To those acquainted with his admired prototypes, these Essays of the ingenious and highly gifted author have the same sort of charm and relish that Erasmus’s Colloquies or a fine piece of modern Latin have to the classical scholar. Certainly, I do not know any borrowed pencil that has more power or felicity of execution than the one of which I have here been speaking.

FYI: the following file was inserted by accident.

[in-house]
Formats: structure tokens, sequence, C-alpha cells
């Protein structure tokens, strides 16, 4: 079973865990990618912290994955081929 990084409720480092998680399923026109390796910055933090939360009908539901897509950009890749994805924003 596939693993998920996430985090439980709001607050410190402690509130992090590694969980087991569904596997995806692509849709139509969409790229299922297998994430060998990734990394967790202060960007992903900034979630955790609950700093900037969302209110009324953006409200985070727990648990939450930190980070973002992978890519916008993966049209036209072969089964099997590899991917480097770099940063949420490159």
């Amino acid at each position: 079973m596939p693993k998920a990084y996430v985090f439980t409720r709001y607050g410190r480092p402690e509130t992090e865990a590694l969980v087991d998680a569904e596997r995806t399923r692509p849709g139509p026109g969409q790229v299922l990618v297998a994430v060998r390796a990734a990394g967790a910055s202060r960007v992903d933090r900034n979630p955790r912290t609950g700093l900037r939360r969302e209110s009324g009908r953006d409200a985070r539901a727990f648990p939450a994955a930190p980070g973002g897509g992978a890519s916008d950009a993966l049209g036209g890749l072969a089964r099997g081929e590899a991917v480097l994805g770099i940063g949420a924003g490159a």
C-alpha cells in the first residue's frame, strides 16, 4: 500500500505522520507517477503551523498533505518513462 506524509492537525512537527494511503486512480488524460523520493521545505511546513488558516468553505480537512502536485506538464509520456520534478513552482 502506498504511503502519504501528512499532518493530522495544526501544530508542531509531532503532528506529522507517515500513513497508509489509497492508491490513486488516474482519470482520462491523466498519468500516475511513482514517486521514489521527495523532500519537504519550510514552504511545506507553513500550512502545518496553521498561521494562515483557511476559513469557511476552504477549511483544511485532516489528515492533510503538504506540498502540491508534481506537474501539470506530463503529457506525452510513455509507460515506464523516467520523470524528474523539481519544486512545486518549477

It is as easy to write a gaudy style without ideas as it is to spread a pallet of showy colours or to smear in a flaunting transparency. ‘What do you read?’ ‘Words, words, words.’—‘What is the matter?’ ‘Nothing,’ it might be answered. The florid style is the reverse of the familiar. The last is employed as an unvarnished medium to convey ideas; the first is resorted to as a spangled veil to conceal the want of them. When there is nothing to be set down but words, it costs little to have them fine. Look through the dictionary, and cull out a florilegium, rival the tulippomaniaRouge high enough, and never mind the natural complexion. The vulgar, who are not in the secret, will admire the look of preternatural health and vigour; and the fashionable, who regard only appearances, will be delighted with the imposition. Keep to your sounding generalities, your tinkling phrases, and all will be well. Swell out an unmeaning truism to a perfect tympany of style. A thought, a distinction is the rock on which all this brittle cargo of verbiage splits at once. Such writers have merely verbal imaginations, that retain nothing but words. Or their puny thoughts have dragon-wings, all green and gold. They soar far above the vulgar failing of the Sermo humi obrepens— their most ordinary speech is never short of an hyperbole, splendid, imposing, vague, incomprehensible, magniloquent, a cento of sounding common-places. If some of us, whose ‘ambition is more lowly,’ pry a little too narrowly into nooks and corners to pick up a number of ‘unconsidered trifles,’ they never once direct their eyes or lift their hands to seize on any but the most gorgeous, tarnished, threadbare, patchwork set of phrases, the left-off finery of poetic extravagance, transmitted down through successive generations of barren pretenders.